had been put to use to explain its Rules, Sub-Rules, Special Rules, Special
Sub-Rules, Clauses and Sub-Clauses. There were General Club Rules, Rules for each of the Dining Halls and
Bars, Library Rules, Rules about Drivers and Servants, Rules about Children…the
list seemed endless. Every Rule had appended to it lengthy lists of Sub-Rules,
Clauses and Sub-Clauses. These were in
constant flux, depending on the whims of the Members of the many Committees
that made up the Club Management.
The Footwear Rules were currently being hotly debated; this
summer had been a particularly torrid one, and many of the Members felt that,
for the hot season at least, the Closed Footwear Rule should be relaxed. None
of the Committees had arrived at a consensus, and nobody was certain of the
current status of the Rule. The Manager told his staff that until they heard
otherwise, they should assume that the Closed Footwear Rule (dress shoes and
dress socks for the men, closed-toe sandals for the women with no hint of a toe
peeking through) was still in effect.
That done, he started
explaining, in excruciating detail, the day’s specials (which Mr. Narayana
Murthy felt, in his capacity as Head Butler, ought to have been his
responsibility). The Manager took every
opportunity to show off his Catering College training, pronouncing the names of the Continental dishes with an absurd and
exaggerated accent. To the embarrassment of Mr. Narayana Murthy and the Head
Waiter, the Manager made them repeat the names of the dishes in that ridiculous
accent, and would not let it go until they achieved some approximation of it.
Apparently, the new French Consul’s wife was expected to lunch at 1 o’clock today, along with a group of six, and
the Manager wanted them to be impressed. The Manager of the Main Garden View
Dining Room had his sights set on the position of Manager of Club Dining
Services, where he would oversee the Main Garden View Dining Room, the Pool
View Dining Room, the Smoking Bar, the Poolside Bar, and the Snooker Room Café.
He was ambitious, the Manager.
Having coaxed the best French accent he could muster from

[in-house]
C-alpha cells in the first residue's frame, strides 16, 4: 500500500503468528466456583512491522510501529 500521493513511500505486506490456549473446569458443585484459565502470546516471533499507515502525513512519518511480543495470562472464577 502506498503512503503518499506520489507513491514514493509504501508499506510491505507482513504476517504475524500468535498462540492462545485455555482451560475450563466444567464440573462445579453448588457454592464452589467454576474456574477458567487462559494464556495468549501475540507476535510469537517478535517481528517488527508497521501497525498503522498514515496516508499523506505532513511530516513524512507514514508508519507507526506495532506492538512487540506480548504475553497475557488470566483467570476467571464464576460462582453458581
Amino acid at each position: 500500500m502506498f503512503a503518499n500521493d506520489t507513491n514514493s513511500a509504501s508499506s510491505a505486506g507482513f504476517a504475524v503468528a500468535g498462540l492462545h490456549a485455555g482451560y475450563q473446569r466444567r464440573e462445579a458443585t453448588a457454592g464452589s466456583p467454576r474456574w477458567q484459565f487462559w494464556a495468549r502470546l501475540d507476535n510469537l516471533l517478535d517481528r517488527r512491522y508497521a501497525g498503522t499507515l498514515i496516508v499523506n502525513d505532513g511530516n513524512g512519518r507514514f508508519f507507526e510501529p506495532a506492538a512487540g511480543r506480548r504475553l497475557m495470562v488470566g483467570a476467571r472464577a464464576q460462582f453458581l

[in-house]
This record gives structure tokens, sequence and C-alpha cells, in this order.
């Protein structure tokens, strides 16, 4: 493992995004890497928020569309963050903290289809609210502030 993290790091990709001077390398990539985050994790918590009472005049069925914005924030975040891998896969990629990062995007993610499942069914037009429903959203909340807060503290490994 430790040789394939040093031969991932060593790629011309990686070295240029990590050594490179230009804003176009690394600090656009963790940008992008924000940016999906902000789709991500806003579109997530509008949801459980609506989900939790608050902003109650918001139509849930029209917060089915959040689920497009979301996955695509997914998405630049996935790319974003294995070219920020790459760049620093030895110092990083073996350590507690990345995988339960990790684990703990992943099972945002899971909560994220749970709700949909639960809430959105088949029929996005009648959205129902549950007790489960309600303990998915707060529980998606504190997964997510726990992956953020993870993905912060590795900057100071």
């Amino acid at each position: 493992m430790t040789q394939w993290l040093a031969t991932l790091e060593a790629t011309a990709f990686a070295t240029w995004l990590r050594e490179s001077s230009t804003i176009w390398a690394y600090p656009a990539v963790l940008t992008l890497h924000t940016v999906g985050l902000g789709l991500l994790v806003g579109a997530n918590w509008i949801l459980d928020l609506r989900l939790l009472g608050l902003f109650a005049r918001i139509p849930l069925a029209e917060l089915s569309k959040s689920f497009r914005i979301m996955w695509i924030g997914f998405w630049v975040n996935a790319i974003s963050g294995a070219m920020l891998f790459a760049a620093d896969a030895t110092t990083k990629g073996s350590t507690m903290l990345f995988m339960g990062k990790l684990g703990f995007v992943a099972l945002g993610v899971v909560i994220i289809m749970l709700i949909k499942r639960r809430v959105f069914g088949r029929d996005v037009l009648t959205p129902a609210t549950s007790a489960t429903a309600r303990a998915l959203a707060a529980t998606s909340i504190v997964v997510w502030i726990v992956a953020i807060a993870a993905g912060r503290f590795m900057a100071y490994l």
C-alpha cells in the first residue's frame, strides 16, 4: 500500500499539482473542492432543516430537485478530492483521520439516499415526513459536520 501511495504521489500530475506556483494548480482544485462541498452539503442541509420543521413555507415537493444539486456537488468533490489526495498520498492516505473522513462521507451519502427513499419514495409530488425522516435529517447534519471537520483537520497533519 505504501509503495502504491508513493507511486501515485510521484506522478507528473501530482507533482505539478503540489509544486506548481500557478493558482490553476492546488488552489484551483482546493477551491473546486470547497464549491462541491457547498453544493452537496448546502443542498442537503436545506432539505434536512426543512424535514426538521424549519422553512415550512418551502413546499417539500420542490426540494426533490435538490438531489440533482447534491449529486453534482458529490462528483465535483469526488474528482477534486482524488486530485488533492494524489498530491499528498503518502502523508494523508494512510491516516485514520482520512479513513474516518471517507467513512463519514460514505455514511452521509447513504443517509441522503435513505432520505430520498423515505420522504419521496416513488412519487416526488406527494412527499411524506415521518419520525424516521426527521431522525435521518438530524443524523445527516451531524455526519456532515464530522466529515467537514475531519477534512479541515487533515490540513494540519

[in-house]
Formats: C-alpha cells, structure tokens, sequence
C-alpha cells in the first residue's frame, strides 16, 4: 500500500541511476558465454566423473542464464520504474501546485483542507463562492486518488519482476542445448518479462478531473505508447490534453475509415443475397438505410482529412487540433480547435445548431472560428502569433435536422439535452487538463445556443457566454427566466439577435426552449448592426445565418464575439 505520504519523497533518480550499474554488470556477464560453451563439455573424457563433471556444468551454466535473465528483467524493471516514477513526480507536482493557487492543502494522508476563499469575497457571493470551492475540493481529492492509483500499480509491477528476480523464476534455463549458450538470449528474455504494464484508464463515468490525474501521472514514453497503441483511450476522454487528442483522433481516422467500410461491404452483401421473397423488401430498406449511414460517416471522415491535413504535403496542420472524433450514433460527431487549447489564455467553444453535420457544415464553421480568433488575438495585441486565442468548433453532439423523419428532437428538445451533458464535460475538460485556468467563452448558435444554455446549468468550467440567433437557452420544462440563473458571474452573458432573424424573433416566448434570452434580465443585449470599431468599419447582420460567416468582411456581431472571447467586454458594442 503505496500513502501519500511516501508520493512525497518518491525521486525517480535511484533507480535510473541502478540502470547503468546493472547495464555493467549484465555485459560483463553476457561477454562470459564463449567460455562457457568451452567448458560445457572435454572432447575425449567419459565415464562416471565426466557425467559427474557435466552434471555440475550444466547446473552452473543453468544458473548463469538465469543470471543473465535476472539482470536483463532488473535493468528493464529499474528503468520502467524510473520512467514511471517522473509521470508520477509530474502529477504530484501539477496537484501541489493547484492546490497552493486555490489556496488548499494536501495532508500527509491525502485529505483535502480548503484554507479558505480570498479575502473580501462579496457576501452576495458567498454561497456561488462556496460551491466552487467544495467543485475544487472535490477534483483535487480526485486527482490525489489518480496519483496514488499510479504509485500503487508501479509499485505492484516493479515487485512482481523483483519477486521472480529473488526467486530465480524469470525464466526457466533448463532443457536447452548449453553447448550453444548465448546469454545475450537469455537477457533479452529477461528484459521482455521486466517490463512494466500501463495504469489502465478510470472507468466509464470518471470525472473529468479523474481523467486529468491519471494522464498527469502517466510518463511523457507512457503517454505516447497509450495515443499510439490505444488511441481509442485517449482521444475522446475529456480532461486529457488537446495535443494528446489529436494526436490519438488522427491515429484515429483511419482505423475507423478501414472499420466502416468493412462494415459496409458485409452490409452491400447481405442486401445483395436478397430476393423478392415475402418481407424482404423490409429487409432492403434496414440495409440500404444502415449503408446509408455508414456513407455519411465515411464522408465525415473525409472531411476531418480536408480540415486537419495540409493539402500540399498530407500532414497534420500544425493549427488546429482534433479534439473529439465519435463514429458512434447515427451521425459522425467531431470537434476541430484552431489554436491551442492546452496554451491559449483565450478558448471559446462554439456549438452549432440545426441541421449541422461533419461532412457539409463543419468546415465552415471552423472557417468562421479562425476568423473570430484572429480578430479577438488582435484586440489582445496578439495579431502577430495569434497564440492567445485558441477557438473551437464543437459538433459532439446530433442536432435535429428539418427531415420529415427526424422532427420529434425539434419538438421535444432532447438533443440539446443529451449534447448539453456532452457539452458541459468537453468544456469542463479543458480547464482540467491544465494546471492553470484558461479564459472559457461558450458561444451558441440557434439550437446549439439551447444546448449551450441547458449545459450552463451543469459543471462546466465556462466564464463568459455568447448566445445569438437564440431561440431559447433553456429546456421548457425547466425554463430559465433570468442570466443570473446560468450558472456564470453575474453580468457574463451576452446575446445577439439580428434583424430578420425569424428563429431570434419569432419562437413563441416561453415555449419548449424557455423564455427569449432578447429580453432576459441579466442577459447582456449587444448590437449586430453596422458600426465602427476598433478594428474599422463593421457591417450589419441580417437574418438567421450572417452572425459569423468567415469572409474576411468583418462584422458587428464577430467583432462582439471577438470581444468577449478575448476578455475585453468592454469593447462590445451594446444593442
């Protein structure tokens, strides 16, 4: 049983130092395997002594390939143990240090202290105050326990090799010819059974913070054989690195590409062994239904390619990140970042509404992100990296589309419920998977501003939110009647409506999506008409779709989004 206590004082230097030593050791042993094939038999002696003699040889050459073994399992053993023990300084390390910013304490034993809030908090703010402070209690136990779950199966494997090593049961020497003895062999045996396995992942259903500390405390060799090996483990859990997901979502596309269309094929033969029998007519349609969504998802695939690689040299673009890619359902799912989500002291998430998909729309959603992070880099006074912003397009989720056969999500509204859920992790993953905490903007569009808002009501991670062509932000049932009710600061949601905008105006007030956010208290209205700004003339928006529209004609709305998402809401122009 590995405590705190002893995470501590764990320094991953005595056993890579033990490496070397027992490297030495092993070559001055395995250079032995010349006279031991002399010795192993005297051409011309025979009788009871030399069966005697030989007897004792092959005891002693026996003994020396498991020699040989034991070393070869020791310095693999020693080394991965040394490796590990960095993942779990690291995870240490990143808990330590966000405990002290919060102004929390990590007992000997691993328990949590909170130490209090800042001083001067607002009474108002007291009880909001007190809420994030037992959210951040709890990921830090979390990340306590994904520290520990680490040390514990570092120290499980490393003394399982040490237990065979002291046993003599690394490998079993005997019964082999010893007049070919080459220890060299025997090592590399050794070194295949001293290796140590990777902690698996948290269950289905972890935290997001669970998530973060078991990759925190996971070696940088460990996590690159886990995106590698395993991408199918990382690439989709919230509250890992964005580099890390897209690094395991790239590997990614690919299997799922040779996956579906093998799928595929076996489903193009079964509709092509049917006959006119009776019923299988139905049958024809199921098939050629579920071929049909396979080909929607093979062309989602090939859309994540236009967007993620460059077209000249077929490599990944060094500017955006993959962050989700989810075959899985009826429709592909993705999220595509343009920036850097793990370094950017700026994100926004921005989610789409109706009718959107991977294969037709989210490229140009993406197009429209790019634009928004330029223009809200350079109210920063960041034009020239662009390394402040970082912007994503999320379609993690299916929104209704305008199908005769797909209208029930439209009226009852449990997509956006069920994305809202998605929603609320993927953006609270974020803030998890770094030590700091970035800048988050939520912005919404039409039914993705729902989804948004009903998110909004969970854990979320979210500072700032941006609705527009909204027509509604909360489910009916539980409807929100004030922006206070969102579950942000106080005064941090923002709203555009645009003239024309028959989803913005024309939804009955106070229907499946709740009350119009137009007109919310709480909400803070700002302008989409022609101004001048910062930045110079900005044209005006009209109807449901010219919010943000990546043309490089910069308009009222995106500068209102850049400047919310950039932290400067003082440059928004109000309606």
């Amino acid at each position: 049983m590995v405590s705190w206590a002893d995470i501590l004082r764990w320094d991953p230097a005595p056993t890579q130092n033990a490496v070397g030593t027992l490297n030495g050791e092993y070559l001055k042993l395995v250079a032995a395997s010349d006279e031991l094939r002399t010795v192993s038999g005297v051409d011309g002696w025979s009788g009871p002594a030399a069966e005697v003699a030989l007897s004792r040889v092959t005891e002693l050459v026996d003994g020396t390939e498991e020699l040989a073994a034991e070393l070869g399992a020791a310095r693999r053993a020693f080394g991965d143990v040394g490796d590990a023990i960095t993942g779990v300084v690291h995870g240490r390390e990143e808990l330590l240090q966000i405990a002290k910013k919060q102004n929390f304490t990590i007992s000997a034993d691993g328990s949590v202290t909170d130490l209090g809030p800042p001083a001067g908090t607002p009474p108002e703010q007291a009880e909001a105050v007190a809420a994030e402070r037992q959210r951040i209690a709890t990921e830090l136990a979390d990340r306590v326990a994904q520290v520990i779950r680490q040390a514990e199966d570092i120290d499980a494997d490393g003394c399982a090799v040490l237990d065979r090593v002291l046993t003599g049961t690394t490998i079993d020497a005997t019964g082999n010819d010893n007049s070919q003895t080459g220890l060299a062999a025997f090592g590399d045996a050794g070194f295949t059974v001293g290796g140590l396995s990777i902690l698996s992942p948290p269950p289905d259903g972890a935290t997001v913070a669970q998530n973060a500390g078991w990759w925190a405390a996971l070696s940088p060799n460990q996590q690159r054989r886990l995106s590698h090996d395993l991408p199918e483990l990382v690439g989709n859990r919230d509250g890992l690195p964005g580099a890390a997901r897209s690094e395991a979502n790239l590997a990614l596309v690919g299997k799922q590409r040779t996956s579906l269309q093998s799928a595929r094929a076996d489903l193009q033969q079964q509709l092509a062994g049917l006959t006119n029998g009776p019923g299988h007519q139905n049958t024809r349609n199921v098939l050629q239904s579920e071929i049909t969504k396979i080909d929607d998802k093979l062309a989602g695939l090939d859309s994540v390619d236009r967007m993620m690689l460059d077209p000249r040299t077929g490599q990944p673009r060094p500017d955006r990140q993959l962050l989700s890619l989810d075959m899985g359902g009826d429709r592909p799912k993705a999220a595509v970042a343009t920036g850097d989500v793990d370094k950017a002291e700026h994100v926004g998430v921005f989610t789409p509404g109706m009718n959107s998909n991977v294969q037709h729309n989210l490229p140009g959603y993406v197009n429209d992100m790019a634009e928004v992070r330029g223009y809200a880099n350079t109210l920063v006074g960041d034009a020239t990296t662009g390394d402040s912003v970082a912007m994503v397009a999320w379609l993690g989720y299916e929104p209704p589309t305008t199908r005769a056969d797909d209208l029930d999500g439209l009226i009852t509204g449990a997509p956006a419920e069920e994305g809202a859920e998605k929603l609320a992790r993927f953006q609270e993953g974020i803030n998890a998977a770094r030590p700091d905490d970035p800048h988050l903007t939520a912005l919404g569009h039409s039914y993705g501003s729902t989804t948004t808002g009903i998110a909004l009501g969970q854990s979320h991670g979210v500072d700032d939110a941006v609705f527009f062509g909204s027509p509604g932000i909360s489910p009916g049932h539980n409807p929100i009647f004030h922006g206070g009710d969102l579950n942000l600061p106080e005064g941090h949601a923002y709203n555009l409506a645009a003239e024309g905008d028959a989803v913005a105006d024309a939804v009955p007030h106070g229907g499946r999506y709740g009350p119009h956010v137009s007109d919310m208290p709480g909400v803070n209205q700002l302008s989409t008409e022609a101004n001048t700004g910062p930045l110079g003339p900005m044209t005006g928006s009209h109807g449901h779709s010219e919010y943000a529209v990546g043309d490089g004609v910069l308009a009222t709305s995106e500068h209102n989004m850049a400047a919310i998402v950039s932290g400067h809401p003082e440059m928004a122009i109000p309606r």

Mr. Narayana Murthy and the Head Waiter (Mr. Narayana Murthy was pleased to see
that the Head Waiter struggled more than he had with those preposterous rrr’s and auu’s) the Manager droned on about the importance of polishing the
cutlery properly and ensuring that there were no spots on the glassware. Behind his mask of intense alertness and
concentration, Mr. Narayana Murthy’s mind began to wander. He had heard this all before. He knew everything that needed to be done
to maintain the standards required by the Club. He didn’t need this upstart to tell him, or his staff, what to do. That was his
responsibility, in his capacity as Head Butler.
Mr. Narayana Murthy’s stomach rumbled. It felt strange, as if large gas bubbles were
popping about inside. He stifled a yawn.
And then, to his horror, completely without warning and control, he
burped. It was not a polite, hiccoughy
burp which could be sternly stopped in its tracks, but a prolonged, deep, thunderous
one, a rich, manly baritone, surprising from someone of his small stature. The
burp was redolent of Masala Flavor Maggi Noodles. The Manager, seated directly
in front of Mr. Narayana Murthy, received the full blast of the smelly burp.
Mr. Narayana Murthy felt everybody’s eyes on him. He was certain that the Head Waiter was sniggering. He knew that the Manager was disgusted from the way he wrinkled his nose and covered it with a crisp white handkerchief. He felt thoroughly humiliated.